Findings – The paper finds that relatively few articles published in the “big five” entrepreneurship journals use case method, despite repeated calls in the literature for more in-depth, qualitative approaches. This potentially suggests that case method is not fully accepted as a legitimate or sufficiently rigorous approach in the upper echelons of contemporary published entrepreneurship scholarship. Overall the paper argues for greater acceptance of the use of case method amongst the academic community, alongside greater confidence in its application. This can be achieved by learning from other disciplines where the case approach is more established.

    Research limitations/implications – While a comprehensive SLR was undertaken, the search was restricted to a limited time period and across a limited number of top tier journals.

    Practical implications – The paper highlights incidents where case method has been used successfully, identifies gaps in the literature and contributes towards setting a future research agenda that should be of particular value to qualitative researchers.

    Originality/value – The paper builds on extant literatures by furthering our understanding of the use of case method in entrepreneurship research. It should be of value to qualitative scholars applying case method in their empirical work, as well as those seeking to extend their methodological reach beyond a purely quantitative orientation. 

  • 6. Kautonen, Teemu
    et al.
    Down, Simon
    Welter, Friederike
    Högskolan i Jönköping, Internationella Handelshögskolan, IHH, Centre for Innovation Systems, Entrepreneurship and Growth. Högskolan i Jönköping, Internationella Handelshögskolan, IHH, ESOL (Entrepreneurship, Strategy, Organization, Leadership).
    Vainio, P.
    Palmroos, Jenny
    Althoff, Kai
    Kolb, Susanne
    ‘Involuntary self-employment’ as a public policy issue: A cross-country European review2010Inngår i: International Journal of Entrepreneurial Behaviour & Research, ISSN 1355-2554, E-ISSN 1758-6534, Vol. 16, nr 2, s. 112-129Artikkel i tidsskrift (Fagfellevurdert)
    Abstract [en]

    Purpose – There is growing political interest in new forms of precarious self-employment located in a “grey area” between employment and self-employment. A wide range of concepts has been used to debate this issue, and this paper aims to clarify these debates through the concept of involuntary self-employment.

    Design/methodology/approach – The paper reviews the empirical, conceptual and legal-policy approaches to involuntary self-employment via three country case studies in Finland, Germany and the UK. A range of relevant domestic academic literature, articles in the media, selected key expert interviews, and policy and legal documents are employed.

    Findings – Conceptual clarity regarding involuntary self-employment is achieved through a discussion of two aspects of the phenomenon: the characteristics of involuntariness from a motives-based perspective, and the legal/economic perspectives and policy issues. The motives-based analysis argues that involuntariness as such does not seem to have severe implications on the individuals' well being, given that the individual earns a satisfactory livelihood from her or his business activities. The discussion of the characteristics of and regulation related to working arrangements in the “grey area” between employment and self-employment, where the self-employed individual is strongly dependent on the principal, shows that it is very difficult to regulate quasi self-employment without harming “voluntary” forms of enterprise and inter-firm cooperation at the same time.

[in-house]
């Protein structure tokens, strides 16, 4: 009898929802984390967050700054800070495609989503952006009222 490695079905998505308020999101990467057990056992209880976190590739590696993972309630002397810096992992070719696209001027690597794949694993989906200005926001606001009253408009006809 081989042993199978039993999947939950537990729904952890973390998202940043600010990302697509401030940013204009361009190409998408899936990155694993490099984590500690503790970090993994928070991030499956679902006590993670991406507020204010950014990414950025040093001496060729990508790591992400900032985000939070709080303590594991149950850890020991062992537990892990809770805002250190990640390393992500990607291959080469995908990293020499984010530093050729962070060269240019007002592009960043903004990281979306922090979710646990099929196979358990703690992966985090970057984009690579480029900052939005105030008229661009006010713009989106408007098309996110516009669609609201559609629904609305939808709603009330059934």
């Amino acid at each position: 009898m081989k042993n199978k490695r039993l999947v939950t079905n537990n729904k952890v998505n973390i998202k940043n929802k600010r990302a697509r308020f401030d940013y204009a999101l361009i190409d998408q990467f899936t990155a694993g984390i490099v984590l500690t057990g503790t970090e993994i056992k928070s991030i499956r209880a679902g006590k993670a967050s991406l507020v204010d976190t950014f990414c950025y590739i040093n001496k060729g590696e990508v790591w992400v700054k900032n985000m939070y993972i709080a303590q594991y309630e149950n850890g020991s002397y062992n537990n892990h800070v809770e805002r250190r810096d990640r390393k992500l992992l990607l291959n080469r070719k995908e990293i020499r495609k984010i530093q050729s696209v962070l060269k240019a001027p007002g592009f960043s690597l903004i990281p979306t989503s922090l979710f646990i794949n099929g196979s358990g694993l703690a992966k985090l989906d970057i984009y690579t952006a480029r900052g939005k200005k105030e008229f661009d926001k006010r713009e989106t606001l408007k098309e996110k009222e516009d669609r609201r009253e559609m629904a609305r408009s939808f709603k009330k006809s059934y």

Originality/value – The key contribution of the paper is to facilitate a foundation for subsequent empirical research and policy development.

  • 7.
    Steigenberger, Norbert
    Högskolan i Jönköping, Internationella Handelshögskolan, IHH, Företagsekonomi. Högskolan i Jönköping, Internationella Handelshögskolan, IHH, Center for Family Enterprise and Ownership (CeFEO).
    Why Supporters Contribute to Reward-based Crowdfunding2017Inngår i: International Journal of Entrepreneurial Behaviour & Research, ISSN 1355-2554, E-ISSN 1758-6534, Vol. 23, nr 2, s. 336-353Artikkel i tidsskrift (Fagfellevurdert)
    Abstract [en]

    Purpose

    The purpose of this paper is to provide empirical evidence on the motivation of supporters to contribute resources to reward-based crowdfunding campaigns.

    Design/methodology/approach

    The paper reports results from a survey combining open and closed questions, addressing supporters of reward-based crowdfunding campaigns in the field of video game development. Publicly available data from a large crowdfunding website complements the approach.

    Findings

    Two groups of supporters emerge from the data: One group derives motivation almost exclusively from a purchasing motive, the other group displays the purchasing motive alongside an altruistic and involvement motive. There is little indication that social acknowledgement plays a role for supporter motivation. Supporters rely on the evaluation of previous activities of an entrepreneur to judge trustworthiness.

    Originality/value

    The manuscript offers empirical insights into the previously scarcely researched question why supporters contribute to reward-based crowdfunding. These insights inform research on reward-based crowdfunding and help entrepreneurs considering reward-based crowdfunding as a way to fund entrepreneurial activities.